Born: May 7, 1833, Hamburg, Germany.
Died: April 3, 1897, Vienna, Austria.
Eduard Marxsen, who taught the young Brahms, heard of Mendelssohn’s death in 1847 and said: ‘A master of the art is gone; a greater one arises in Brahms,’ a remarkably accurate prediction to make about a 14-year-old student. (The two remained friends for the rest of Marxsen’s life and Brahms dedicated his great Piano Concerto in B flat – his Second – to him.)
Brahms’s father was an impecunious double-bass player, eventually good enough for the Hamburg Philharmonic. At the age of six he was discovered to have perfect pitch and a natural talent for the piano. He made his first public appearance playing chamber music at the age of ten. A passing American impresario heard him and offered the wunderkind an American tour, but his teacher Otto Cossel forbade it before turning him over to Marxsen.
To supplement his income, the teenager played in taverns and, some say, bordellos. It remains a moot point whether this period left its psychological scars. His parents were an ill-matched couple and he frequently witnessed their violent arguments as a child; some have suggested he may have been impotent. Whatever the reason, Brahms never married and seems to have resorted to prostitutes when the need arose. In the 1880s, so the story goes, Brahms entered a somewhat dubious establishment and was accosted by a well-known prostitute with the greeting ‘Professor, play us some dance music,’ whereupon the great composer sat down at the piano and entertained the assembled company. Brahms sublimated his love and desire for women in his music. ‘At least,’ he said, recognising his awkwardness with women, ‘it has saved me from opera and marriage.’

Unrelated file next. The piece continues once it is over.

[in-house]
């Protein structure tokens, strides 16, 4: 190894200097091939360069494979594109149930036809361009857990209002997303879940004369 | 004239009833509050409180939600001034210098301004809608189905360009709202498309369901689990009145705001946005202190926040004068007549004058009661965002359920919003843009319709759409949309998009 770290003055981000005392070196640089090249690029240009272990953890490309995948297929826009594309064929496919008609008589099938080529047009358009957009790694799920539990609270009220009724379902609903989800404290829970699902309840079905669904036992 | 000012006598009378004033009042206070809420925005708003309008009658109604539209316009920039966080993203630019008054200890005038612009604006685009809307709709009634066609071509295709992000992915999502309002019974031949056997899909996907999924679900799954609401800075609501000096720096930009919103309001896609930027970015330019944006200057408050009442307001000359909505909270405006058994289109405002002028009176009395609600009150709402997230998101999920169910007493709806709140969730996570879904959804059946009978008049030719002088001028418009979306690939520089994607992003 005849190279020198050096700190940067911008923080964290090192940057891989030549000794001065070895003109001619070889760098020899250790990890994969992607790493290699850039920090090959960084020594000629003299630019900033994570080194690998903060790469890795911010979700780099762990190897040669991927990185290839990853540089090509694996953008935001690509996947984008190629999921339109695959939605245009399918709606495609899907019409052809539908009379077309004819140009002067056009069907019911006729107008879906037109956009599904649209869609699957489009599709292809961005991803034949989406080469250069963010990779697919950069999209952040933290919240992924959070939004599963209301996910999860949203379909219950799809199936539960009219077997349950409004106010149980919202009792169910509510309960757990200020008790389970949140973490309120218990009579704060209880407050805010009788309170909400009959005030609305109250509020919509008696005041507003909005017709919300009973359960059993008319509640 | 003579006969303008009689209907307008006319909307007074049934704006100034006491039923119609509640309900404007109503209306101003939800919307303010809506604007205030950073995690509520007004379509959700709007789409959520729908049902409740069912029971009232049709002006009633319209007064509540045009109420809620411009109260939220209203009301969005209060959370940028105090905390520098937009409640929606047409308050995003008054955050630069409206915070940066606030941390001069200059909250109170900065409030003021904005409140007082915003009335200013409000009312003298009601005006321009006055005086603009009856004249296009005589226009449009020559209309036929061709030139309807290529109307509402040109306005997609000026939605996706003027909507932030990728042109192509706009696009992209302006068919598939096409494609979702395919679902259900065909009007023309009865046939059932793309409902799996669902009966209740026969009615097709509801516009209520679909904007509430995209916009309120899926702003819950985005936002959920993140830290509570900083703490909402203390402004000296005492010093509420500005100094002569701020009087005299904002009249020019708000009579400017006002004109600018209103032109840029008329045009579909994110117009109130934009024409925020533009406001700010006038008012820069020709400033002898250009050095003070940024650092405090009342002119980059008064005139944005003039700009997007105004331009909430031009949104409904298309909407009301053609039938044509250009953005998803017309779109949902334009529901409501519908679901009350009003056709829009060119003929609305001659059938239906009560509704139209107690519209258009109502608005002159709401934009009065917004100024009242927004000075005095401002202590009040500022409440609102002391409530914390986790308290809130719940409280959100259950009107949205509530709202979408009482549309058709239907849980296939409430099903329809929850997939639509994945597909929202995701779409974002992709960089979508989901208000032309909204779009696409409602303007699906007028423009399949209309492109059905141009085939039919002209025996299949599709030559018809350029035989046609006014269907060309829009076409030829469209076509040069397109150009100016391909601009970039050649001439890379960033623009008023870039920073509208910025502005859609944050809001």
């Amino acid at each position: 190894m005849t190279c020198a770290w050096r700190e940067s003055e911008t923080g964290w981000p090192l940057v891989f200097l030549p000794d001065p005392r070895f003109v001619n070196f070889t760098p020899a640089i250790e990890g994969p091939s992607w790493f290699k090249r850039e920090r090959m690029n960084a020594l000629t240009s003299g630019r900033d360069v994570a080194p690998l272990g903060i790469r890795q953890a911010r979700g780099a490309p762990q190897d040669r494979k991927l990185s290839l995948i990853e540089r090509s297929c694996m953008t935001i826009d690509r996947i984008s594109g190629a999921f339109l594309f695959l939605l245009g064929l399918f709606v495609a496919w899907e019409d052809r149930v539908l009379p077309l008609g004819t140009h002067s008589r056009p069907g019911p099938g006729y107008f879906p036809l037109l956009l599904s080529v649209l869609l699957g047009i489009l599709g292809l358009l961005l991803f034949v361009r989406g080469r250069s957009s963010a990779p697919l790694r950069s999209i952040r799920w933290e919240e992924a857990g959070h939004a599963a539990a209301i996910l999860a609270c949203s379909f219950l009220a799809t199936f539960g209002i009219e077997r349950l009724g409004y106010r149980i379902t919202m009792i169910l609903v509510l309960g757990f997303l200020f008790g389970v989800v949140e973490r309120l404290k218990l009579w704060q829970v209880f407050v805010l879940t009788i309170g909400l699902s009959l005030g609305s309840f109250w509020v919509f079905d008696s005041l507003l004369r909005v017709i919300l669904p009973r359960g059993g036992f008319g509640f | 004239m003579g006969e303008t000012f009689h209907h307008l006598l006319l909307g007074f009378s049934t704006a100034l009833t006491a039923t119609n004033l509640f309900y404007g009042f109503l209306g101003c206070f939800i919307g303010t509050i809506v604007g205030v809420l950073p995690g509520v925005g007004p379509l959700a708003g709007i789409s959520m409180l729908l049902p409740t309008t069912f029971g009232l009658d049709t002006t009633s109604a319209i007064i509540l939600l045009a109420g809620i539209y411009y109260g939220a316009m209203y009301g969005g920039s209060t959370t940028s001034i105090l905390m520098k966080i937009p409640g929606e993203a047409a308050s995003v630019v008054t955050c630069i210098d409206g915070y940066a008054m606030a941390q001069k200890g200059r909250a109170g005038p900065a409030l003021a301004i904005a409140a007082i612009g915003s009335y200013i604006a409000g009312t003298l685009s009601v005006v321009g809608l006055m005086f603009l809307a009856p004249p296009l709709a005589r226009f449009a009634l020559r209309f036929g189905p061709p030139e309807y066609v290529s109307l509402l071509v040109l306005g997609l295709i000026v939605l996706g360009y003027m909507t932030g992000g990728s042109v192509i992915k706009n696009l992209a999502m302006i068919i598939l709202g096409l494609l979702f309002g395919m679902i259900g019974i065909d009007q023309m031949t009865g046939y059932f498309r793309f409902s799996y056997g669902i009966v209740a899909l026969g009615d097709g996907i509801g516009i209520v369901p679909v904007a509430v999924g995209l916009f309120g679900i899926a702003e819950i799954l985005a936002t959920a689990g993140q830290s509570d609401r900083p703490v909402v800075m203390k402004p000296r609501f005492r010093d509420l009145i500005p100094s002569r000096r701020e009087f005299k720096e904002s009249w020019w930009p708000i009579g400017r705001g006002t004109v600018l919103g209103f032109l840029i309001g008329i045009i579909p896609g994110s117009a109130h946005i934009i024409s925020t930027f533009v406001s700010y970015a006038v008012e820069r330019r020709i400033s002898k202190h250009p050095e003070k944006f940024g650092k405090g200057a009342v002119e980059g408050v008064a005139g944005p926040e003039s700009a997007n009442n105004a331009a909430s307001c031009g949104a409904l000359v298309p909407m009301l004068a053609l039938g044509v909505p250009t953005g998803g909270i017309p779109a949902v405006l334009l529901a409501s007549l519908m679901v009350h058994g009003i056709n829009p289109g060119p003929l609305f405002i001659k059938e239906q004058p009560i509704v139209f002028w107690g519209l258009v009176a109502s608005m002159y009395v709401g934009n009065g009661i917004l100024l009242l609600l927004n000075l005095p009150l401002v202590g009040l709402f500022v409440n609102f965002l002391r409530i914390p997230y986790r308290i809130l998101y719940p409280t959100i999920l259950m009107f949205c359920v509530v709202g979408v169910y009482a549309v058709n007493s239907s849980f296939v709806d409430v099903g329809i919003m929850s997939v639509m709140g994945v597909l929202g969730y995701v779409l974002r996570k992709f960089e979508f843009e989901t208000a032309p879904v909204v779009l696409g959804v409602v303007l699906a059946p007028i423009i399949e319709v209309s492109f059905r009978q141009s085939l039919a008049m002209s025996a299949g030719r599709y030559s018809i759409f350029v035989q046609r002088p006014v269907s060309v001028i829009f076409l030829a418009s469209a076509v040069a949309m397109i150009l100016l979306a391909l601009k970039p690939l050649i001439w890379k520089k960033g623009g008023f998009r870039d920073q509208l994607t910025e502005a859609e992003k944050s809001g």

He began to compose, too, but when he met up with the Hungarian violinist Eduard Reményi, Brahms leapt at the chance of becoming his accompanist and off they went on tour. It proved to be a fortuitous move. In Hanover, he was introduced to Reményi’s old student friend the violinist Joseph Joachim, only 22 years old but already Konzertmaster to the King. Brahms and Joachim formed a firm friendship and Joachim, who was part of the Liszt circle, took Brahms with him to Weimar to meet the great man. Of more significance was Joachim’s introduction to Robert and Clara Schumann, then living in Düsseldorf. There’s a brief note in Schumann’s diary recording the event. It reads simply: ‘Brahms to see me (a genius).’ In his last article for the Neue Zeitschrift für Musik, Schumann wrote of Brahms as a young eagle and predicted great things from him. In fact, so enamoured did the Schumanns become of the young man that they invited him to move into their house. Schumann introduced Brahms to his publishers Breitkopf und Härtel who published his early works. When Schumann tried to commit suicide, Brahms was there at Clara’s side to help and comfort; he was there with her when Schumann died in 1856.